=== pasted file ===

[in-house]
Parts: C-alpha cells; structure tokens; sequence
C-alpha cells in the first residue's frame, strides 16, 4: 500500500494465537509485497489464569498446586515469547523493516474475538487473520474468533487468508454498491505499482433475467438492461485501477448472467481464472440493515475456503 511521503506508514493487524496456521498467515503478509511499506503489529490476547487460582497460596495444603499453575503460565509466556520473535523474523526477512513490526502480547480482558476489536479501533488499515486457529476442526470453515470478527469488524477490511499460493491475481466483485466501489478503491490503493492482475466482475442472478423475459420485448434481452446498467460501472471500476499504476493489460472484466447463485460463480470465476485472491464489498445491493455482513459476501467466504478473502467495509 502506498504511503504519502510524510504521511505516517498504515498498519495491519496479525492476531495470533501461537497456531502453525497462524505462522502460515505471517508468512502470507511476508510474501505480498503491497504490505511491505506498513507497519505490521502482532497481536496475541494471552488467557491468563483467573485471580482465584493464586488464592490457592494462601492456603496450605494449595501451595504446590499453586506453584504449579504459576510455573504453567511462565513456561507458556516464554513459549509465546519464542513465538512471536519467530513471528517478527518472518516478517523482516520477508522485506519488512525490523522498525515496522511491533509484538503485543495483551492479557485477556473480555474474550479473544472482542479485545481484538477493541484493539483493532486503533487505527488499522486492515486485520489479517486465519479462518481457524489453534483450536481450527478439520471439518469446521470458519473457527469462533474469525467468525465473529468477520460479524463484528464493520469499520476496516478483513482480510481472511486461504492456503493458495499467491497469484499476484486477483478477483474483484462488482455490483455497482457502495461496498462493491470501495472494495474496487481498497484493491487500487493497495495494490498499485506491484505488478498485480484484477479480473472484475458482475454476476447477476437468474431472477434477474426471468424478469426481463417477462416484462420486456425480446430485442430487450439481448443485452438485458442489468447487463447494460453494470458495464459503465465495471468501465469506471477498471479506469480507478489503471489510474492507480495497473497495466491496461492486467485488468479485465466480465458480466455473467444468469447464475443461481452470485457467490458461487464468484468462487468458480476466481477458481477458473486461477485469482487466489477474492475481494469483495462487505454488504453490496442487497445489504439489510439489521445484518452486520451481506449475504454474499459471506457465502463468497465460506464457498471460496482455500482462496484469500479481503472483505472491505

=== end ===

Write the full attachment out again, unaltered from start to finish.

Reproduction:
[in-house]
Parts: C-alpha cells; structure tokens; sequence
C-alpha cells in the first residue's frame, strides 16, 4: 500500500494465537509485497489464569498446586515469547523493516474475538487473520474468533487468508454498491505499482433475467438492461485501477448472467481464472440493515475456503 511521503506508514493487524496456521498467515503478509511499506503489529490476547487460582497460596495444603499453575503460565509466556520473535523474523526477512513490526502480547480482558476489536479501533488499515486457529476442526470453515470478527469488524477490511499460493491475481466483485466501489478503491490503493492482475466482475442472478423475459420485448434481452446498467460501472471500476499504476493489460472484466447463485460463480470465476485472491464489498445491493455482513459476501467466504478473502467495509 502506498504511503504519502510524510504521511505516517498504515498498519495491519496479525492476531495470533501461537497456531502453525497462524505462522502460515505471517508468512502470507511476508510474501505480498503491497504490505511491505506498513507497519505490521502482532497481536496475541494471552488467557491468563483467573485471580482465584493464586488464592490457592494462601492456603496450605494449595501451595504446590499453586506453584504449579504459576510455573504453567511462565513456561507458556516464554513459549509465546519464542513465538512471536519467530513471528517478527518472518516478517523482516520477508522485506519488512525490523522498525515496522511491533509484538503485543495483551492479557485477556473480555474474550479473544472482542479485545481484538477493541484493539483493532486503533487505527488499522486492515486485520489479517486465519479462518481457524489453534483450536481450527478439520471439518469446521470458519473457527469462533474469525467468525465473529468477520460479524463484528464493520469499520476496516478483513482480510481472511486461504492456503493458495499467491497469484499476484486477483478477483474483484462488482455490483455497482457502495461496498462493491470501495472494495474496487481498497484493491487500487493497495495494490498499485506491484505488478498485480484484477479480473472484475458482475454476476447477476437468474431472477434477474426471468424478469426481463417477462416484462420486456425480446430485442430487450439481448443485452438485458442489468447487463447494460453494470458495464459503465465495471468501465469506471477498471479506469480507478489503471489510474492507480495497473497495466491496461492486467485488468479485465466480465458480466455473467444468469447464475443461481452470485457467490458461487464468484468462487468458480476466481477458481477458473486461477485469482487466489477474492475481494469483495462487505454488504453490496442487497445489504439489510439489521445484518452486520451481506449475504454474499459471506457465502463468497465460506464457498471460496482455500482462496484469500479481503472483505472491505